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Portrait of Berkeley by John Smybert, 1727
|Born||12 March 1685|
County Kilkenny, Ireland
|Died||14 January 1753 (aged 67)|
|Era||18th century philosophy|
|Christianity, metaphysics, epistemology, language, mathematics, perception|
|Subjective idealism, master argument|
Portrait of Berkeley by John Smybert, 1727
|Born||12 March 1685|
County Kilkenny, Ireland
|Died||14 January 1753 (aged 67)|
|Era||18th century philosophy|
|Christianity, metaphysics, epistemology, language, mathematics, perception|
|Subjective idealism, master argument|
George Berkeley (// or //; 12 March 1685 – 14 January 1753), also known as Bishop Berkeley (Bishop of Cloyne), was an Anglo-Irish philosopher whose primary achievement was the advancement of a theory he called "immaterialism" (later referred to as "subjective idealism" by others). This theory denies the existence of material substance and instead contends that familiar objects like tables and chairs are only ideas in the minds of perceivers, and as a result cannot exist without being perceived. Berkeley is also known for his critique of abstraction, an important premise in his argument for immaterialism.
In 1709, Berkeley published his first major work, An Essay towards a New Theory of Vision, in which he discussed the limitations of human vision and advanced the theory that the proper objects of sight are not material objects, but light and colour. This foreshadowed his chief philosophical work A Treatise Concerning the Principles of Human Knowledge in 1710 which, after its poor reception, he rewrote in dialogue form and published under the title Three Dialogues between Hylas and Philonous in 1713.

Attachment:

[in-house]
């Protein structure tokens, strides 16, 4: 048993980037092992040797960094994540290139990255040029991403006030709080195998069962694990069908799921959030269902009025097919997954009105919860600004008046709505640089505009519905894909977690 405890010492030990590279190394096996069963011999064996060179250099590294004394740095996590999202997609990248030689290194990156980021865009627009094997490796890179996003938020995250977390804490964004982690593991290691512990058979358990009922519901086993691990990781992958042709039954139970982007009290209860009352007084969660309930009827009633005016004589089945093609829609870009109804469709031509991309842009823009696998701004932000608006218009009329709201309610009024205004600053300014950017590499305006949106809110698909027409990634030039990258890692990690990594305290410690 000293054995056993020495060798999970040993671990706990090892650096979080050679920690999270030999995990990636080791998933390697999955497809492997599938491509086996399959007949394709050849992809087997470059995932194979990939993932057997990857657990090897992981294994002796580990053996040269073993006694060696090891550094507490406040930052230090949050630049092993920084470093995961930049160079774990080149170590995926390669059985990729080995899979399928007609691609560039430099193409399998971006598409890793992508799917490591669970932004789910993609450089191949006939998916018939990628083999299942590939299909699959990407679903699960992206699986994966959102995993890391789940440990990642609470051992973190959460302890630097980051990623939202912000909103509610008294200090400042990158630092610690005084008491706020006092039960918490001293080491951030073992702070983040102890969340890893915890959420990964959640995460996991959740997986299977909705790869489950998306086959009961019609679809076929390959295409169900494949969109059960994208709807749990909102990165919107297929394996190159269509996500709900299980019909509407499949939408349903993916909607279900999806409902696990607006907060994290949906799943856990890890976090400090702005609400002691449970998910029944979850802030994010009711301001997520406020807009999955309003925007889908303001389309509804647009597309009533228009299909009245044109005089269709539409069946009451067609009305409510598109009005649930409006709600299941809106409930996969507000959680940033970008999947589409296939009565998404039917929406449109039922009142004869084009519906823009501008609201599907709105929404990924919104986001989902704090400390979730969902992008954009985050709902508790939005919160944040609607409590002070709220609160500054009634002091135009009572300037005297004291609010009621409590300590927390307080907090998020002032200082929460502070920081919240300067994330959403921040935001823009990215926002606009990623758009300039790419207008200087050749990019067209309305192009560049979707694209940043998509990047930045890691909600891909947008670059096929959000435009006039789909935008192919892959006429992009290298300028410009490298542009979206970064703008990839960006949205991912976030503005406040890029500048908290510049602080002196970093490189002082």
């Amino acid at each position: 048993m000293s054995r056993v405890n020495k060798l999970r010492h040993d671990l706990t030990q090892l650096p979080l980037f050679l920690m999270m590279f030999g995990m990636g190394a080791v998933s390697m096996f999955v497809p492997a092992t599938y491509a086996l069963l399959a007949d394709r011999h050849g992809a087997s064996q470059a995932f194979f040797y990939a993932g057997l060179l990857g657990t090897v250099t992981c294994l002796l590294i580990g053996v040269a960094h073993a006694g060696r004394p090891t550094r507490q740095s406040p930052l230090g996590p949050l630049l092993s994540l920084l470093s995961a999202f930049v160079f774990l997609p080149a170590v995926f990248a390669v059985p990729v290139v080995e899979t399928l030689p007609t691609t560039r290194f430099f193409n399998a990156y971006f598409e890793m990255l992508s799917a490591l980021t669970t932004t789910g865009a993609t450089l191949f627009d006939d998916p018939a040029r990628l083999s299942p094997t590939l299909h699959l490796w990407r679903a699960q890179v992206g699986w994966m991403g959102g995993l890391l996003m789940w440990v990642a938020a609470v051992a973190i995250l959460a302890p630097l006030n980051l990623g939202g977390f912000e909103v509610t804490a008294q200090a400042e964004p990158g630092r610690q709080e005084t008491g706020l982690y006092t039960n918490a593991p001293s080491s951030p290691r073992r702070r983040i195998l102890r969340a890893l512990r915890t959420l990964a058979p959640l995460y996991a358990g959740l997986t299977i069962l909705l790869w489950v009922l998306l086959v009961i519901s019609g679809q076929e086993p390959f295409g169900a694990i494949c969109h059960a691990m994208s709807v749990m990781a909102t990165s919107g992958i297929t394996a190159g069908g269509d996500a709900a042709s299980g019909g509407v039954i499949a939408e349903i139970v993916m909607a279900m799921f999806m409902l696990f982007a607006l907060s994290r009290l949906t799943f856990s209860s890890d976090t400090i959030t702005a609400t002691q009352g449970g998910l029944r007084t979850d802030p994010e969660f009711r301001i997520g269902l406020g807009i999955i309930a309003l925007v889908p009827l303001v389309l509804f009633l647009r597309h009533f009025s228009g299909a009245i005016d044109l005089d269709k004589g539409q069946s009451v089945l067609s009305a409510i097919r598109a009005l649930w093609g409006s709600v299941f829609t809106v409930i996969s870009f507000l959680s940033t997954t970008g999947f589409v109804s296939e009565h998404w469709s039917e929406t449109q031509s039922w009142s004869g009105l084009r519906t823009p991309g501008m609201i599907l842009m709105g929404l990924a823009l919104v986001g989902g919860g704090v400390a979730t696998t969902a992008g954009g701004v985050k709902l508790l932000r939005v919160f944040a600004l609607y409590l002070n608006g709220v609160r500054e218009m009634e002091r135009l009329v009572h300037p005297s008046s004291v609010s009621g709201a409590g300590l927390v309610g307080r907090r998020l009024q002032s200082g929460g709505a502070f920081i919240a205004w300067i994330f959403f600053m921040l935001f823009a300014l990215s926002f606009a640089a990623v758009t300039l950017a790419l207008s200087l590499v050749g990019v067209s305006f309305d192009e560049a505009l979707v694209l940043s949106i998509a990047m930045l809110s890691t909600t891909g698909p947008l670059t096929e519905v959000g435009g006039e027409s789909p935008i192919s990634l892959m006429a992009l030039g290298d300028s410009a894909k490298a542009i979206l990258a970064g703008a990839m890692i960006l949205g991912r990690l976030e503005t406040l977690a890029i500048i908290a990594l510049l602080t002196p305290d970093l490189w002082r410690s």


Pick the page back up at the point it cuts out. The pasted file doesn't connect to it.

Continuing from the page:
In this book, Berkeley's views were represented by Philonous (Greek: 'lover of mind'), while Hylas (Greek: 'matter') embodies the Irish thinker's opponents, in particular John Locke. Berkeley argued against Sir Isaac Newton's doctrine of absolute space, time and motion in De Motu (On Motion), published 1721. His arguments were a precursor to the views of Mach and Einstein. In 1732, he published Alciphron, a Christian apologetic against the free-thinkers, and in 1734, he published The Analyst, a critique of the foundations of calculus, which was influential in the development of mathematics.